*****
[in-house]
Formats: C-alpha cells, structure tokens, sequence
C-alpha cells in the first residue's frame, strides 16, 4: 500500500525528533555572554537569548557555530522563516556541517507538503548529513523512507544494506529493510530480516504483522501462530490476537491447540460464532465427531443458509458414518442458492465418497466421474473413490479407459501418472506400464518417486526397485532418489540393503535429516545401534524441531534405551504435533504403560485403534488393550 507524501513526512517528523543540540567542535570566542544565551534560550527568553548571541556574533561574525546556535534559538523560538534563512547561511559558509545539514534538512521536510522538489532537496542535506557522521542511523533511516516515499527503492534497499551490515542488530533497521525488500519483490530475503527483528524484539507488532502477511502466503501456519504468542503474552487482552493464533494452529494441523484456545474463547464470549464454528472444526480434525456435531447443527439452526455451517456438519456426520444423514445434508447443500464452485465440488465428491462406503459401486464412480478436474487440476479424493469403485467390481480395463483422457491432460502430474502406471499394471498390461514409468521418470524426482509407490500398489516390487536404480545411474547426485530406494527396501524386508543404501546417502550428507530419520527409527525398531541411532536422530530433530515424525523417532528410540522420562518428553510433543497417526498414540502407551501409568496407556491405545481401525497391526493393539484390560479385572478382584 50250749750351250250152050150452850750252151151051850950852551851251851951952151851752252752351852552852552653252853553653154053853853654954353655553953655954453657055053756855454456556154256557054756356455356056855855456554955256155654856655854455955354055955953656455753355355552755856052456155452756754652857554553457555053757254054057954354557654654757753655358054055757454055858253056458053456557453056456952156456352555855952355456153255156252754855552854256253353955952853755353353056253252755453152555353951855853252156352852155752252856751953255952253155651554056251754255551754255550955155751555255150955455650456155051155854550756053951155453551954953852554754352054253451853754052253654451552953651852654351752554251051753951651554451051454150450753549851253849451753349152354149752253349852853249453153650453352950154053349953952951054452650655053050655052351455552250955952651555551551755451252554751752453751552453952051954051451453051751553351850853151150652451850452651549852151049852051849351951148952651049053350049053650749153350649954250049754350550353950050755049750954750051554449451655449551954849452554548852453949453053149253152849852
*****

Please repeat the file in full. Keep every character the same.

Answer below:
[in-house]
Formats: C-alpha cells, structure tokens, sequence
C-alpha cells in the first residue's frame, strides 16, 4: 500500500525528533555572554537569548557555530522563516556541517507538503548529513523512507544494506529493510530480516504483522501462530490476537491447540460464532465427531443458509458414518442458492465418497466421474473413490479407459501418472506400464518417486526397485532418489540393503535429516545401534524441531534405551504435533504403560485403534488393550 507524501513526512517528523543540540567542535570566542544565551534560550527568553548571541556574533561574525546556535534559538523560538534563512547561511559558509545539514534538512521536510522538489532537496542535506557522521542511523533511516516515499527503492534497499551490515542488530533497521525488500519483490530475503527483528524484539507488532502477511502466503501456519504468542503474552487482552493464533494452529494441523484456545474463547464470549464454528472444526480434525456435531447443527439452526455451517456438519456426520444423514445434508447443500464452485465440488465428491462406503459401486464412480478436474487440476479424493469403485467390481480395463483422457491432460502430474502406471499394471498390461514409468521418470524426482509407490500398489516390487536404480545411474547426485530406494527396501524386508543404501546417502550428507530419520527409527525398531541411532536422530530433530515424525523417532528410540522420562518428553510433543497417526498414540502407551501409568496407556491405545481401525497391526493393539484390560479385572478382584 50250749750351250250152050150452850750252151151051850950852551851251851951952151851752252752351852552852552653252853553653154053853853654954353655553953655954453657055053756855454456556154256557054756356455356056855855456554955256155654856655854455955354055955953656455753355355552755856052456155452756754652857554553457555053757254054057954354557654654757753655358054055757454055858253056458053456557453056456952156456352555855952355456153255156252754855552854256253353955952853755353353056253252755453152555353951855853252156352852155752252856751953255952253155651554056251754255551754255550955155751555255150955455650456155051155854550756053951155453551954953852554754352054253451853754052253654451552953651852654351752554251051753951651554451051454150450753549851253849451753349152354149752253349852853249453153650453352950154053349953952951054452650655053050655052351455552250955952651555551551755451252554751752453751552453952051954051451453051751553351850853151150652451850452651549852151049852051849351951148952651049053350049053650749153350649954250049754350550353950050755049750954750051554449451655449551954849452554548852453949453053149253152849852